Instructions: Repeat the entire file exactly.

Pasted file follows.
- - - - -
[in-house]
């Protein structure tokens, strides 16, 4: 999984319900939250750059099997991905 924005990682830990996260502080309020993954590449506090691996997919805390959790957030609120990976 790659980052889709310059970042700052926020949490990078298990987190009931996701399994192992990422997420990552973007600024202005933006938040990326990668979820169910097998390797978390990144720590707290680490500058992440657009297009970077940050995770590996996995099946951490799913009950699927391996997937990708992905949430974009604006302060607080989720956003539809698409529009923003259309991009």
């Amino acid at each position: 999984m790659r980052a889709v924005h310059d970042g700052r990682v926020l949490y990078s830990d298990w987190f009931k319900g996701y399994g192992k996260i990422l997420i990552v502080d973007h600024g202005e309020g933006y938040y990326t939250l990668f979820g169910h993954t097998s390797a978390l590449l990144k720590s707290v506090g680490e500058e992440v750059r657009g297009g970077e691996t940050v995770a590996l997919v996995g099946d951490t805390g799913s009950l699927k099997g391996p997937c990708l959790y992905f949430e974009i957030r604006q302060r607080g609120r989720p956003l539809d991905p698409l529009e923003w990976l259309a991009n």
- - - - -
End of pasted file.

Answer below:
[in-house]
């Protein structure tokens, strides 16, 4: 999984319900939250750059099997991905 924005990682830990996260502080309020993954590449506090691996997919805390959790957030609120990976 790659980052889709310059970042700052926020949490990078298990987190009931996701399994192992990422997420990552973007600024202005933006938040990326990668979820169910097998390797978390990144720590707290680490500058992440657009297009970077940050995770590996996995099946951490799913009950699927391996997937990708992905949430974009604006302060607080989720956003539809698409529009923003259309991009």
């Amino acid at each position: 999984m790659r980052a889709v924005h310059d970042g700052r990682v926020l949490y990078s830990d298990w987190f009931k319900g996701y399994g192992k996260i990422l997420i990552v502080d973007h600024g202005e309020g933006y938040y990326t939250l990668f979820g169910h993954t097998s390797a978390l590449l990144k720590s707290v506090g680490e500058e992440v750059r657009g297009g970077e691996t940050v995770a590996l997919v996995g099946d951490t805390g799913s009950l699927k099997g391996p997937c990708l959790y992905f949430e974009i957030r604006q302060r607080g609120r989720p956003l539809d991905p698409l529009e923003w990976l259309a991009n």